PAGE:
Welcome world

ByLuis Gregorio Trejo

Welcome world

It’s my first article

ByLuis Gregorio Trejo

Hello world!

This is my first website.


El Salvador

El Salvador

A little country with a big impression!

My first traveling  experience in El Salvador was in October of 2015 when I attended the El Salvador Travel Mart in San Salvador. As a  travel specialist in Latin America, I am quite familiar with Mexico, Costa Rica, Nicaragua and Guatemala so I felt this trip was a  great opportunity to broaden my knowledge of Latin America by visiting and connecting with tourism partners in El Salvador.

To be truthful, I had very little knowledge of what El Salvador was all about. All I had ever known was that it was a country that was victimized by a long standing civil war in the 1980’s as well as it’s reputation for having significant omnipresent gang violence. That being said, knowing it’s location between Nicaragua and Honduras, I knew that the geography of the country had to be beautiful because everywhere I’ve been in Central America has impressed me. What I needed to experience for myself was the “vibe” that El Salvador put off to me. I needed to meet its people, walk it’s streets, eat it’s food and sleep in its hotels for me to feel secure enough to send clients to this country that has had such a tarnished reputation over the years.

During my stay in El Salvador the first time, I was fortunate to travel throughout the country and visit some of it’s highlighted tourist routes and towns. We traveled to some quaint colonial towns such as Ataco, Suchitoto, Apaneca as well as the iconic beach town of El Tunco experiencing what tourists ( as we were) would experience on their future trips to El Salvador.

What struck me most of my travels through El Salvador was this:

  1. It’s people. Never in my life have I met people so gracious and excited to not only meet me but to engage with me. Granted I speak Spanish so it was a bit easier to communicate, but from truck loads of people going to church to a passersby on the street, every single person looked me in the eye and greeted me with a warm smile. There was never a feeling of “us” versus “them” ~ it was more of a communal and welcoming connectedness.
  2. The scenery. 7 volcanoes make El Salvador it’s home as well as many mountain ranges creating an incredibly impressive backdrop to rolling countrysides, it’s metropolis of San Salvador and all of the towns around El Salvador. There is no where you go in El Salvador that doesn’t offer you a breathtaking and inspiring view. I can’t talk about the scenery without talking about it’s coastline. El Salvador is a surfer’s paradise with it’s multiple hot spots for surfing, including Punta Roca in La Libertad, El Tunco, El Sunzal as well as Las Flores. The beaches in El Salvador range from  black volcanic sand beaches to rocky cove like beaches to long stretches of what seem like untouched territory. Warm ocean waters, beautiful sunsets and diverse beach settings left me wanting to stay for much longer than I was able to!
  3. The food. Pupusas specifically. I became aware of Pupusas here in United States as a client of mine from El Salvador would make them for me when I would visit her. Upon getting pregnant with my second son, Pupusa’s were a mainstay in my pregnancy diet. Pupusas are like cornmeal pancakes stuffed with cheese, pork, beans and a variety of other tasty things and then fried and served with “curtido” which is a cabbage slaw soaked in vinegar. Pupusas in El Salvador are VERY affordable, three for a $1.00 in most places. I was in heaven. Also to mention,  El Salvador sits on the coast so seafood is plentiful and delicious anywhere you go.
  4. It’s culture. When I speak of culture, I am referring to the general cultural of its people, their way of being and doing life, not specifying its Mayan heritage or other religious backgrounds, which is equally as important,  but it’s general cultural vibe as a country .Given the fact that El Salvador and it’s people had to weather the storm of a horrific civil war in the 1980’s, a myriad of earthquakes, and a number of other political and social issues that could have easily swallowed up the country, the people of El Salvador are as strong and as steadfast as ever. The sentiment among most people in El Salvador is that they will persevere, no matter what and that they love their country, their neighbors, their family and anyone else who is interested in knowing their their little slice of heaven.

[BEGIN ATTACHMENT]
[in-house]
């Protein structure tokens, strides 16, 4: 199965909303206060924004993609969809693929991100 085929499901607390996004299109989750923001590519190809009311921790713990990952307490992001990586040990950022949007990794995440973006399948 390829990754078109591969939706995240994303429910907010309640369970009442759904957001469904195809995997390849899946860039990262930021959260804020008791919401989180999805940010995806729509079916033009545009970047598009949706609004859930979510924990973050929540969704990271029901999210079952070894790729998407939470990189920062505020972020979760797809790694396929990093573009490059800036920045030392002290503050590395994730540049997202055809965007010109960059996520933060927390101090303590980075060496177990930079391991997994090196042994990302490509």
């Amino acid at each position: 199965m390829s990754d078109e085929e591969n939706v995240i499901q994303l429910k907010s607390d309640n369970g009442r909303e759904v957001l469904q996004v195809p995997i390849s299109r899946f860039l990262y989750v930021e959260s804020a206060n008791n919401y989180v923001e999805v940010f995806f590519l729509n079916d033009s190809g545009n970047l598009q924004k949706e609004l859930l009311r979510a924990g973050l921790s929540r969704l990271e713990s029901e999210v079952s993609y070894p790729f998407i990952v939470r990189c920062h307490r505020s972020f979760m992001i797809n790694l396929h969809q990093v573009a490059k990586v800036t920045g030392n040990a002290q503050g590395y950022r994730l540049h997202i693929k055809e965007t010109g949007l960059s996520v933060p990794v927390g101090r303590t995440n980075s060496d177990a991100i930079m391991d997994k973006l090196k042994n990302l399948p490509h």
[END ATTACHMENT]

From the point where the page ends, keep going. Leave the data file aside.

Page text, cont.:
El Salvador impressed me with it’s every corner of it’s being. The quaint colonial towns with cobblestone streets, lined with brightly painted murals and smelling of fresh baked bread and coffee entices anyone and everyone who visits to sit down, have a cup of coffee and just breath it all in enjoying the quiet simpleness that is colonial El Salvador.

I knew upon leaving El Salvador the first time that it would not be my first nor my last visit and that I would return to this little country that stole my heart and inspired my very own being. So, this past November, I returned back to El Salvador. This time, I set my sights on relaxing at the beach for a couple of days and trying  my hand at surfing again. I planted myself at the AST hotel in La Libertad where I spent three days staring into waves crashing against the rocky shore line, surfing, and meandering the streets with fellow hotel guests who were new to El Salvador. I spent a great deal of time just existing in El Salvador and embracing the vibe of everyday life.

Since I had been to El Salvador before, I was familiar with the vibe of the country (which I loved!) but as a travel agent, I was incredibly curious to pick the brains of fellow travelers new to El Salvador. As I spoke to a group of men varying in ages from 33-57 who came to surf, I asked them what they thought of their experience thus far. Their response elicited nothing less than pure smiles and rave reviews of “how nice the people are” and how rustically simple everything is yet how it feels so “peaceful”. Time and time again, the people I met with who were traveling throughout El Salvador for the first time said the same thing, “ I love it here, I don’t want to go home.” I think those declarations speak for themselves.

As an owner of a travel agency, Viva la Vida Travel, I am always on the lookout for great new experiences and destinations that will give travelers an experience of a lifetime, one that not only offers the rewards of beautiful hotels, scenery and food but one that offers clients  the opportunity to grow emotionally and spiritually through culturally immersive experiences. El Salvador offers all of that and then some. So, to the traveler wanting more out of their next vacation, I definitely encourage them to explore El Salvador. As has been proven by myself, you can’t go to El Salvador just once in your life because it will continue to call you back long after you’ve left.